Progressive Lenses

Progressive lenses also known as no line bifocals include multiple levels of vision in a single lens. The advantage of progressive lenses is that unlike bifocal and trifocal lenses which allow only two or three levels of vision, they can support multiple levels of vision with focus range shifting gradually in a gradient like fashion with distance vision on the top progressing down to intermediate and near sight vision correction at the bottom. It incorporates multiple vision fields smoothly resulting with vision correction representing closest to natural vision.

The only downside is that it takes a little while to get used to progressive lenses. Changes in vision occur towards the lenses edges result in altering the peripheral vision slightly. For some people the change is a little difficult.

Types of Progressive Lenses

1. Standard Progressive Lenses

If you are looking for an alternative to bifocals or trifocals, standard progressive lenses will work for most people, and fit most budgets. Although the price of standard progressive lenses is higher than regular flat-top bifocal or trifocal lenses, they are still quite affordable. Depending on brand name, standard progressive lenses range in price from $175-250 for the base lenses.

Standard progressive lenses will give you a fairly wide reading area, but require a certain sized frame to allow enough vertical height to give a smooth transition from distance vision down to reading. If too short a frame is chosen, the most useful reading power may be cut off when the lenses are manufactured.

2. Short Corridor Progressive Lenses

Gone are the days of having to sacrifice fashion for progressive lenses. Slightly more expensive than standard progressive lenses, short corridor progressive lenses are designed to fit into smaller frames. Because of their size, however, it takes a skilled optician to fit them properly. You may have difficulty adapting to short corridor progressive lenses because the "corridor" for reading vision is not very wide, causing distortion when you look outside of the corridor. If you look down to read, make sure you look straight ahead, not out to the sides. These specialty lenses range from $250-350.

3. Computer Progressive Lenses

Computer progressive lenses, also known as "office lenses" or "near variable focus lenses", are designed for use in an office and are intended to provide clear vision at around 16 inches to 6 feet. Computer progressive lenses are great for people needing clear vision at intermediate and near distances such as painters, artists, dentists, librarians, hair dressers, mechanics, draftsmen, and editors. If you use a computer more than 4 hours per day, these lenses are ideal and help alleviate visual fatigue, or computer vision syndrome. These lenses also allow for better posture, making it easier to hold your head in a more natural position. Computer progressive lenses generally range in price from $150-250.

4. Premium Progressive Lenses

Premium progressive lenses are often referred to as "free-form design" or "wave-front technology." Premium progressive lenses provide a much wider, distortion-free reading area. Vision is often clearer, as these lenses are usually 100% digitally surfaced or ground. This customizes the prescription for you as well as the frame you desire. Instead of compacting a lens design, as with a short corridor progressive, the lens is totally customized so that all ranges of power fit nicely into any frame. As expected, these lenses are more expensive than standard or entry level progressive lenses. These lenses range from $400-800.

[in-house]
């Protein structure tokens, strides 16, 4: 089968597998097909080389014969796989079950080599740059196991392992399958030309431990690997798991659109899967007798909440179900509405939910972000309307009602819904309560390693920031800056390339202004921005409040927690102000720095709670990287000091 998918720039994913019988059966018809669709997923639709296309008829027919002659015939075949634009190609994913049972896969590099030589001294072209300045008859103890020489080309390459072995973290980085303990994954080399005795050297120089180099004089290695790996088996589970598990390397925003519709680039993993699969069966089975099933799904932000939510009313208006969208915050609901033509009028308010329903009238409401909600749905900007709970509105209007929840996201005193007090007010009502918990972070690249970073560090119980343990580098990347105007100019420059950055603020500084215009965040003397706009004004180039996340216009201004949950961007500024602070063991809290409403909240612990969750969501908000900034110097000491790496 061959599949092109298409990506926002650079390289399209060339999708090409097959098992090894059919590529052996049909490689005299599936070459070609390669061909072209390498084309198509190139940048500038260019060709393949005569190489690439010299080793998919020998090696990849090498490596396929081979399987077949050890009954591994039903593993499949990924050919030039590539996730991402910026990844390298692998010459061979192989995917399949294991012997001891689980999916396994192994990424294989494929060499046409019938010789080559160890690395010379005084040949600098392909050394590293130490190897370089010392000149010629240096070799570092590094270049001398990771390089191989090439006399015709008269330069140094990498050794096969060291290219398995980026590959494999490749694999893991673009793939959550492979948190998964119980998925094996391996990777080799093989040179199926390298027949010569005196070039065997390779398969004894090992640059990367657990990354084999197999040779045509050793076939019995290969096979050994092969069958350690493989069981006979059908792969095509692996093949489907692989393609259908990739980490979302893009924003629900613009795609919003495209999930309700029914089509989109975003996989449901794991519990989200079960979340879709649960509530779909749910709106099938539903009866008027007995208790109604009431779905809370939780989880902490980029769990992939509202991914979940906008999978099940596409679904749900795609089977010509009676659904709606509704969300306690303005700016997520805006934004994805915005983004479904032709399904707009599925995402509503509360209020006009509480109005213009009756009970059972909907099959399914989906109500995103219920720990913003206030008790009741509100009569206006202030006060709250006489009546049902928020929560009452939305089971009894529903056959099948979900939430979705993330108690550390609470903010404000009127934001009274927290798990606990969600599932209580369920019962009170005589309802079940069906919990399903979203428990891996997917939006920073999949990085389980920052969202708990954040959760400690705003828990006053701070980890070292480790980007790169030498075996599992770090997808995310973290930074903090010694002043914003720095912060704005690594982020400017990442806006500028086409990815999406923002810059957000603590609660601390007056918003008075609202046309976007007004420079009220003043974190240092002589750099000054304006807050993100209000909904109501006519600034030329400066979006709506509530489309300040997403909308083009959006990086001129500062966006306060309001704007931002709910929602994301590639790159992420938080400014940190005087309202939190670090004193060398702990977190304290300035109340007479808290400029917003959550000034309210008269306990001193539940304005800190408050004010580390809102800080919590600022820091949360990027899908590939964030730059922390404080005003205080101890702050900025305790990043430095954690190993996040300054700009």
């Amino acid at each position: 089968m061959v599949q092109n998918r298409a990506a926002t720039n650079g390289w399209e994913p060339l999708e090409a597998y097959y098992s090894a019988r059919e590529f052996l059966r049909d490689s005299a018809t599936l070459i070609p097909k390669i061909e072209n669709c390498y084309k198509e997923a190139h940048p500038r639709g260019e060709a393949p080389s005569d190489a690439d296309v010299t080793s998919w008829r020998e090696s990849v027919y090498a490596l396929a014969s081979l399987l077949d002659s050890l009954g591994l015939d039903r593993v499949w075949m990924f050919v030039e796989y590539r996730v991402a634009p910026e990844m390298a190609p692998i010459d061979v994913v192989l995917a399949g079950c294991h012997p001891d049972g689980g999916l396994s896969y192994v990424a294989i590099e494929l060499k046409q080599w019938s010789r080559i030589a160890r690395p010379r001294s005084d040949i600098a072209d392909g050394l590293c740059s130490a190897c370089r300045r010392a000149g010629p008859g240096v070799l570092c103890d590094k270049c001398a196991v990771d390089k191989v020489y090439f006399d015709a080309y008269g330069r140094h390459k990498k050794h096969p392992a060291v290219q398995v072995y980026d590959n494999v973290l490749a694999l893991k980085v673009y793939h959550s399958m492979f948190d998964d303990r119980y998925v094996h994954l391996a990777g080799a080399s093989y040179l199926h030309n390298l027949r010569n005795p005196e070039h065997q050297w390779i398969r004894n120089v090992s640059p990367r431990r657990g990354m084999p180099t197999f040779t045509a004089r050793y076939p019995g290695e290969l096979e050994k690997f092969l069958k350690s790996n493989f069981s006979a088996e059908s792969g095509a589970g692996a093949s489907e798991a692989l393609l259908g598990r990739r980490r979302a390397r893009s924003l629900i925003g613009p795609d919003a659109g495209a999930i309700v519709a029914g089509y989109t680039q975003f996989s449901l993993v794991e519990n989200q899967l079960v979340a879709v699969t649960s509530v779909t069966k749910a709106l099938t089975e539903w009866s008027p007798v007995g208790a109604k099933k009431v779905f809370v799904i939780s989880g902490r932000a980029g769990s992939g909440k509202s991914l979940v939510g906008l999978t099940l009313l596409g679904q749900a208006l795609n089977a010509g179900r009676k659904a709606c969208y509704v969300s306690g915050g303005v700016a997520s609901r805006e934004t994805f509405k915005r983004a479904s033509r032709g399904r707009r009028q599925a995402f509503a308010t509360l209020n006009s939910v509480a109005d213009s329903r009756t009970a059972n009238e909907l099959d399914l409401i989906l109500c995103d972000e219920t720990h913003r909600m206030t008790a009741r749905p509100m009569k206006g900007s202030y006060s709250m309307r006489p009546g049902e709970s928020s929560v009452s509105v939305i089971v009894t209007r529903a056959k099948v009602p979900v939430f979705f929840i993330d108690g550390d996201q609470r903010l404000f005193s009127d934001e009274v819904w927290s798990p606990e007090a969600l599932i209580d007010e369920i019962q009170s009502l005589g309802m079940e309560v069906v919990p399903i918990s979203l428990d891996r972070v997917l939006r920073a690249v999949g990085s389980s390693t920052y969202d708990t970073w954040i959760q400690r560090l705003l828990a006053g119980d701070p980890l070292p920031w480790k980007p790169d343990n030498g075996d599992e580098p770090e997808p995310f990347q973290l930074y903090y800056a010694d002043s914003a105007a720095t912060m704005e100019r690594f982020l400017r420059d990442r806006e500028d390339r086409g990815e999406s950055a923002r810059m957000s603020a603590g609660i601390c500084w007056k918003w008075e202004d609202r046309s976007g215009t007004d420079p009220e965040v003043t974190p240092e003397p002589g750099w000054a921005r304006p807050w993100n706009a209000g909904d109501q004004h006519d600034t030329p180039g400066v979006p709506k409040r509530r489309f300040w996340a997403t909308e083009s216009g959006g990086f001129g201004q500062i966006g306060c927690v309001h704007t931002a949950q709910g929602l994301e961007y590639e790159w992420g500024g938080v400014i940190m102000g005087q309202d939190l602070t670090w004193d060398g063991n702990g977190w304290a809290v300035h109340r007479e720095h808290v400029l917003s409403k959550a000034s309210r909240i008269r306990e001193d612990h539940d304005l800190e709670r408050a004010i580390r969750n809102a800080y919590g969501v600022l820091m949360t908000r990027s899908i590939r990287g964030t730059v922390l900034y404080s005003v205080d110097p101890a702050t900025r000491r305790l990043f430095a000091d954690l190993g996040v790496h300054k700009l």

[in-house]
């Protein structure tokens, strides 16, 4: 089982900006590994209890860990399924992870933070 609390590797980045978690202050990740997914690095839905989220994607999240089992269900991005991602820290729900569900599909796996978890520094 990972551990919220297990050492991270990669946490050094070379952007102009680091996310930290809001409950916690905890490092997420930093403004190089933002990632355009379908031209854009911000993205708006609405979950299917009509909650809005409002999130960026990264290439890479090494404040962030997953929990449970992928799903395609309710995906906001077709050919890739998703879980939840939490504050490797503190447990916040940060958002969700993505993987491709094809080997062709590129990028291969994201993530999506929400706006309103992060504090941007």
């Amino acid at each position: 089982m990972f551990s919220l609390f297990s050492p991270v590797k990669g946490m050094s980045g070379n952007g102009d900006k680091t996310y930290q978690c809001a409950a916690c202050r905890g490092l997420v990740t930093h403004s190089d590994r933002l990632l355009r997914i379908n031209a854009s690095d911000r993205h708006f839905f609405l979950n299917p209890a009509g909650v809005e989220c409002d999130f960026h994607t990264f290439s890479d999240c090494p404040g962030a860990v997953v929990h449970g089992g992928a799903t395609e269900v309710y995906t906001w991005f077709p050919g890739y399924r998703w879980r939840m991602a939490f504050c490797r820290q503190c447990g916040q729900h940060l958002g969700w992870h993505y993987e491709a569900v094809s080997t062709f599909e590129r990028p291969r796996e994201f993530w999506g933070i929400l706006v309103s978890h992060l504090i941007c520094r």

Comparing Bifocals, Trifocals, and Progressive Lenses

Bifocal lenses serve a dual purpose effectively. However, there are few major disadvantages such as switching between near and far vision can be abrupt and there is no intermediate vision line available.

To a little extent, trifocal lenses help overcome the absence of intermediate region in bifocals. However, they are very difficult to get adjusted to because of the distinct lines that separate multiple levels of vision in each field.

Progressive lenses on the other hand offer superior vision and comfort when compared to bifocals and trifocals as they come closest to imitating natural vision of human eyes. As compared to bifocals and trifocals, progressive lenses offer multi focal vision correction that offer smooth and gradual focus from far to near vision. The biggest advantage of progressive lenses is that they eliminate the struggle of vision adjustment or abrupt jumps in images and offer all three fields of vision without any visible lines.
However, as said earlier, progressive lenses may take a while to get used to. Especially, if you are not used to the gradient lens. Also, typically progressive lenses work best in medium to large frames. If the frame length is smaller, then it may limit the reading portion of the lens.

In Conclusion

Bifocal, Trifocal and Progressive lenses all have their own pros and cons. But, the biggest positive is that they provide an effective solution to those with multiple vision disabilities. They are the preffered choicce and have been prescribed worldwide to treat multi vision disorders by thousands of opticians.

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